Repudiation of employment contract by unilateral change in status and responsibility

Whittaker v Unisys Australia Pty Ltd [2010] VSC 9 (29 January 2010) 

 

The plaintiff’s role was changed without his consent to one less in status and responsibility and another person was promoted to his position. The change in roles was ‘broadcasted’ via an email to other employees.

Ross J considered at length the law of repudiation in employment contracts and the judgment is a handy ready reckoner of the applicable cases and principles, starting with:

32 In Koompahtoo Local Aboriginal Land Council v Sanpine Pty Ltd the High Court dealt with the different senses in which the term repudiation is used, and the majority (per Gleeson CJ, Gummow, Heydon and Crennan JJ) said, relevantly in the circumstances of this case,:

…it may refer to conduct which evinces an unwillingness or an inability to render substantial performance of the contract. This is sometimes described as conduct of a party which evinces an intention no longer to be bound by the contract or to fulfil it only in a manner substantially inconsistent with the party’s obligations. It be may termed renunciation. The test is whether the conduct of one party is such as to convey to a reasonable person, in the situation of the other party, renunciation either of the contract as a whole or of a fundamental obligation under it…[7] (citations omitted)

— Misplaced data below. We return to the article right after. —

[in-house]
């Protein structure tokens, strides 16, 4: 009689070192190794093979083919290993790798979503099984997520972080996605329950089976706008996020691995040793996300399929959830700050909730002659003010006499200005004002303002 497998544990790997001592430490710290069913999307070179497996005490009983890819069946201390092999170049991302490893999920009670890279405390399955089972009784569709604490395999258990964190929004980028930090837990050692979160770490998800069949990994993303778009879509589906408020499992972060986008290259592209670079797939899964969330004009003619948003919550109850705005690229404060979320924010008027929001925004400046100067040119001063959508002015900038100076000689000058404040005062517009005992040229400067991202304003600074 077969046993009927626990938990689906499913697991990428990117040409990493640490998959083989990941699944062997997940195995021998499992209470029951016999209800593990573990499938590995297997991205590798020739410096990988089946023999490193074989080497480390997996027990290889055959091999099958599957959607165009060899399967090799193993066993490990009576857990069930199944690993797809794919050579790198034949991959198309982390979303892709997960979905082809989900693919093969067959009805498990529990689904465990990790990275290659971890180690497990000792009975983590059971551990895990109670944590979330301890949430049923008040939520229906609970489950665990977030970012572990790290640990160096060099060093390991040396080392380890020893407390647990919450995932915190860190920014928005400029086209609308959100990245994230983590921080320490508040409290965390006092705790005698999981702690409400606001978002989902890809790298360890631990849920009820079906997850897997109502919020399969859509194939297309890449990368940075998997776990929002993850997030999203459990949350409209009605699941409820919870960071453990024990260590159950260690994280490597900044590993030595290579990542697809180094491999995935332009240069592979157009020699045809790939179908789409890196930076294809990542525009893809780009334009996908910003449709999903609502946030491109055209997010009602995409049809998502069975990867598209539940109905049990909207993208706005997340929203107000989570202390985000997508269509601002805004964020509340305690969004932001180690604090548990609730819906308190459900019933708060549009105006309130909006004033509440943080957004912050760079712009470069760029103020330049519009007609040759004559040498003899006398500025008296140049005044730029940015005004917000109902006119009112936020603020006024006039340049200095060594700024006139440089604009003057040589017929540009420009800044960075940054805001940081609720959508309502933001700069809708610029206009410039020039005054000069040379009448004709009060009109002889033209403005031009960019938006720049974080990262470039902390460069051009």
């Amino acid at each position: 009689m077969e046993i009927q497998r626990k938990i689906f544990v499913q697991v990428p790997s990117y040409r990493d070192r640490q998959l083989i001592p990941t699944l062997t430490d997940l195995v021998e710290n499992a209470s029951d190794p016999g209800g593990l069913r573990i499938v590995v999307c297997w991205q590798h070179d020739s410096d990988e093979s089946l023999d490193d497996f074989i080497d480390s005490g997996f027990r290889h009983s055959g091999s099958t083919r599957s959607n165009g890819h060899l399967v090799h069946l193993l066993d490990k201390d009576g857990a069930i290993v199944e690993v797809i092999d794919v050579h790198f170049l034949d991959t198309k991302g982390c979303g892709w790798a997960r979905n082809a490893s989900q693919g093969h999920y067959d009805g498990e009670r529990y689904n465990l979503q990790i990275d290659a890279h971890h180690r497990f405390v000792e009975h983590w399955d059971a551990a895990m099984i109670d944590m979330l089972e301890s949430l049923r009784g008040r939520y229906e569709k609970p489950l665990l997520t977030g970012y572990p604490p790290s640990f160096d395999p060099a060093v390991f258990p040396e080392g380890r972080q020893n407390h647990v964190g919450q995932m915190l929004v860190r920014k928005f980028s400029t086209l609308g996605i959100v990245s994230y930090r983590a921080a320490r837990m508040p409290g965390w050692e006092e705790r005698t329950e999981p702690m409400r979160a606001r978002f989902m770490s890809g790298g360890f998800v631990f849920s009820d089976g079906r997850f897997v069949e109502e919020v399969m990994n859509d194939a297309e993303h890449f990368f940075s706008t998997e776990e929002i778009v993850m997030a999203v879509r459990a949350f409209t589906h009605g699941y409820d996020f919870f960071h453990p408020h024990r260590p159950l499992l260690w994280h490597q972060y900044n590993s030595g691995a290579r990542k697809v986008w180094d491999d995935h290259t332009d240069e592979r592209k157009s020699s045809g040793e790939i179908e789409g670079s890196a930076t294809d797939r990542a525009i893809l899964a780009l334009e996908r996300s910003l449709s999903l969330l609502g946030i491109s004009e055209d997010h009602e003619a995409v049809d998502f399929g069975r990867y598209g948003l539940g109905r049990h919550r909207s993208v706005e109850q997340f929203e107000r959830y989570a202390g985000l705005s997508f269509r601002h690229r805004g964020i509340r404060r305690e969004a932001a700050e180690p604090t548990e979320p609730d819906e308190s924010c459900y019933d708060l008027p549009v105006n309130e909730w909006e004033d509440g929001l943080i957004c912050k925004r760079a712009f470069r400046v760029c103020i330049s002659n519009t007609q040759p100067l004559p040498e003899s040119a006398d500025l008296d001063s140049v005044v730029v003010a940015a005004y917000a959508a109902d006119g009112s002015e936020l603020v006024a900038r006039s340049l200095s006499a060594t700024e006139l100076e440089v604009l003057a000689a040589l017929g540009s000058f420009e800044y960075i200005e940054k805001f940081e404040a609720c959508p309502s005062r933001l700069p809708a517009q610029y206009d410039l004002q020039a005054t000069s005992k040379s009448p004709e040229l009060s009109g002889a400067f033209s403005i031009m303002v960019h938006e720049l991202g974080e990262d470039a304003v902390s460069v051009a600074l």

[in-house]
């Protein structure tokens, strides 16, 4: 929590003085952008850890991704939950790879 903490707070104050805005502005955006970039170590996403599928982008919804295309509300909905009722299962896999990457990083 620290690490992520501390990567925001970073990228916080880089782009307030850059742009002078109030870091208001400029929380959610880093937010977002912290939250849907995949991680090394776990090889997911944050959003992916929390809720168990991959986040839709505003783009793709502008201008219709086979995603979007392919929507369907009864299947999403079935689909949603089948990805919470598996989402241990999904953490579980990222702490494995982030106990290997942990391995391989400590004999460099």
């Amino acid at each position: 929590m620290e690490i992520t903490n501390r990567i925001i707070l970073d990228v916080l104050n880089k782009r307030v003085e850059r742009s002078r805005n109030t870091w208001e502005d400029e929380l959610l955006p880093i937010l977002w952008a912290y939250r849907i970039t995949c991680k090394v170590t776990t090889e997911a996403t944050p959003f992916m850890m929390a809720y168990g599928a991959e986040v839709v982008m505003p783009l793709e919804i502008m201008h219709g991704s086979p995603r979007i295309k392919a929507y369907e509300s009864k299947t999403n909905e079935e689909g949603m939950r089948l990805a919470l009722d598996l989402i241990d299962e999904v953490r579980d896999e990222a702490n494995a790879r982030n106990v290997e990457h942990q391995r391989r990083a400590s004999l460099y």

33 It is clear from the above extract and other cases that an actual intention to repudiate is not necessary; the issue is resolved objectively by reference to the effect it would have on a reasonable person. [8] Hence the question becomes whether the conduct of the employer, judged objectively, evinced an intention to no longer be bound by the contract. Repudiation may also be established by conduct that evinces an intention to perform the contract only in the manner in which it suits that party to perform.[9]

34 Whether there has been a repudiation in a particular case is a question of fact.[10]

35 Not every breach of contract is a repudiation and repudiatory conduct is not to be inferred lightly.[11] Repudiation may be evidenced by a single act or by an accumulation of conduct in circumstances where no individual act on its own constitutes a repudiation.

36 A repudiatory breach does not automatically terminate the contract but confers an elective right of termination on the innocent party.

Brisbane Barrister – David Cormack

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